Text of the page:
I picked up some lunch today. It was snow and rain for the few blocks that I had to walk. A real hell of a walk. On my way back, I saw something going wrong on one of those blocks. A woman had fallen down in the wintery mix. There were a number of people there to help, but I asked if they needed more help. They said yes. Two men were attempting to help this larger woman up, pulling at her sleeves. I can do this part. I picked her up from underneath her arms and instructed myself as I was doing so. She made it to her feet. Good for me, and good for her, I thought. She had a walker. I couldn’t see her face.

She was right side up and back on her walker. Maybe that was it for her host of heroes. The woman proceeded to walk straight, walk straight into the nearby newsstand. I did the only other good thing that I’d do for the remainder of my time with her and the other heroes. I made her turn around and sit on her walker. I finally got a look at her face. It seemed that she had given herself a black eye in the fall. Or had that happened elsewhere? I’m pretty sure it was the fall. How bad had it been? Heroes decide to call for help. 911 is the option we know best, or maybe the option that frees us from responsibility sooner than the others.

I had no umbrella, my leather bag soaking, my lunch getting cold. I was getting cold and wet. And then I saw her eyes. They didn’t make me forget about that other stuff, but I finally saw her eyes. Minutes after noticing a black eye, I actually saw her eyes. She was drunk. Really drunk. She was asking for something, and I couldn’t understand what. I thought I heard her say that she was Indian. We owed her. Wait, what? She’s Latino. Does it matter? I saw her eyes. She was asking for something. I rubbed her back, because in all my ignorance, I could at least tell she needed touch. Why was she waiting there, she wondered? We told her that help was on the way. When she understood, she looked terrified. Those eyes again. They were big. Maybe we were making the wrong call.

There was nothing she could do. The woman settled somewhat in to the inevitable and thanked her “heroes.” She needed something, and continued to ask for it. It sounded like “home” to me. Turns out, the girl next to me knew, asked me to hold the umbrella, and gave her a hug. Of course, she was asking for a hug! I’ve never seen someone more in to receiving a hug. Nor someone more in need. A home means nothing when you have a hug. Or maybe it’s just that a hug is more important. And this woman needed it. I’m glad there was another female there. The eyes turned to gratitude. The two females exchanged names, and I didn’t catch either. We were finally able to figure out that she was staying at the homeless shelter on 48th. We all got to hug her. She was very drunk.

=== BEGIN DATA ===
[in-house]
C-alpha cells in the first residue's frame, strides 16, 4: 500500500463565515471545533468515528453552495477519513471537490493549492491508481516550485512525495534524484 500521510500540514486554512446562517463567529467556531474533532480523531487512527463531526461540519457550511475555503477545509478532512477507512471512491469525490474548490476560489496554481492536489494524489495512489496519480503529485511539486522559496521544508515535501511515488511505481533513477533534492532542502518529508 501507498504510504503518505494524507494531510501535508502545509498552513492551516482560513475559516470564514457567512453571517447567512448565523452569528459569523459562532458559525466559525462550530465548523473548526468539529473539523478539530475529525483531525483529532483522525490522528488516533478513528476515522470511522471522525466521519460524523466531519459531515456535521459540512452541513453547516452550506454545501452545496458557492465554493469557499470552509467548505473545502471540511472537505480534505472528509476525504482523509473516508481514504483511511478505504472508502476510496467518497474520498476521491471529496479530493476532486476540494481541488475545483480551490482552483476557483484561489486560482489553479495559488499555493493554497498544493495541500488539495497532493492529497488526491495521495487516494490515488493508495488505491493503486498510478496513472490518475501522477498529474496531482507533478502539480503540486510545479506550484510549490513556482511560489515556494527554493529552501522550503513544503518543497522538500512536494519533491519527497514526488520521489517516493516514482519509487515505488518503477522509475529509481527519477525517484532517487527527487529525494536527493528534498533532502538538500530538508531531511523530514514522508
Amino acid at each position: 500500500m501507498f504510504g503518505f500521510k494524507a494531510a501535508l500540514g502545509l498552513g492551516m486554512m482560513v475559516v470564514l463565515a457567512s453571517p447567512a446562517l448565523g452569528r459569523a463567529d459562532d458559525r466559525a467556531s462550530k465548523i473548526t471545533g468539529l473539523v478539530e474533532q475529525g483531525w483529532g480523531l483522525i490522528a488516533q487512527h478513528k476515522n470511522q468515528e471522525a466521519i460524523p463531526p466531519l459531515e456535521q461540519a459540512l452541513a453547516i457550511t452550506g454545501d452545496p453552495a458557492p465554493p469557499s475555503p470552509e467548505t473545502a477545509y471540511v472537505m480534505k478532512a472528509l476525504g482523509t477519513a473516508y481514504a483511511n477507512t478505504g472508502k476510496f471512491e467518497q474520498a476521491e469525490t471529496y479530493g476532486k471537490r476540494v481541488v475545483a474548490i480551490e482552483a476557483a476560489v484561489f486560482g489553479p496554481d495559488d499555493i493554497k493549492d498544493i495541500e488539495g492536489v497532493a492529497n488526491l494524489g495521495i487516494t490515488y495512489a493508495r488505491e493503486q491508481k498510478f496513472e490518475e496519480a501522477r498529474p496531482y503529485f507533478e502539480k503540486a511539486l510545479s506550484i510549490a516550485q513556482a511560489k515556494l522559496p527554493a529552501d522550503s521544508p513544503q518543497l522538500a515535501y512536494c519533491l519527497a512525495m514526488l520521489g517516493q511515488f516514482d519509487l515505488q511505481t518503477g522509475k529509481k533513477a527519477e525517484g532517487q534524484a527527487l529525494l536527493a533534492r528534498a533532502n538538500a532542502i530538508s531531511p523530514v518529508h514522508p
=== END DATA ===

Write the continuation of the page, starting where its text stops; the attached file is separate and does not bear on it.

This is one of those moments when you ask yourself, why bother write? Or maybe I just ask myself that because I’m not sure I can capture it well enough, or even if it’s worth it. I’ll try and finish anyway.

The paramedics showed up. One, a short and powerful Latino woman, and the other, a regularly-built white guy who was just there. The Latino paramedic, without translating exactly, described to us the concern we had seen in the eyes of the woman. “OK, so, she’s saying she’s going to lose her bed at the shelter, and it’s a valid concern.” Shit! “Listen,” the paramedic says to the woman as she’s attempting more broken communication, “we have to respond when people make a call like this…” What have we done? Are the paramedics pleading with us to do more for her? Or are they just tired of this shit? No one bites if we’re supposed to do something more than we already have. And I regret that as I write this now.

The next step is to help the paramedics get the woman into the ambulance. We follow behind with the walker to the corner. There’s a struggle to get the woman in, some “Dámes” in there. She’s in. The walker’s the only thing left before we’re free of our responsibility. I say, maybe to no one, “I hope we did the right thing.” The white paramedic systematically takes the walker, folds it up, and tells us “thanks for the help.” I have a moment with the female “hero,” noting that it was good to meet. It’s best to leave quickly though, because it was not good to meet. And we know it.

I’m worried about a soaked leather bag. I have a cold lunch. I walk upstairs and heat it up. All is well.


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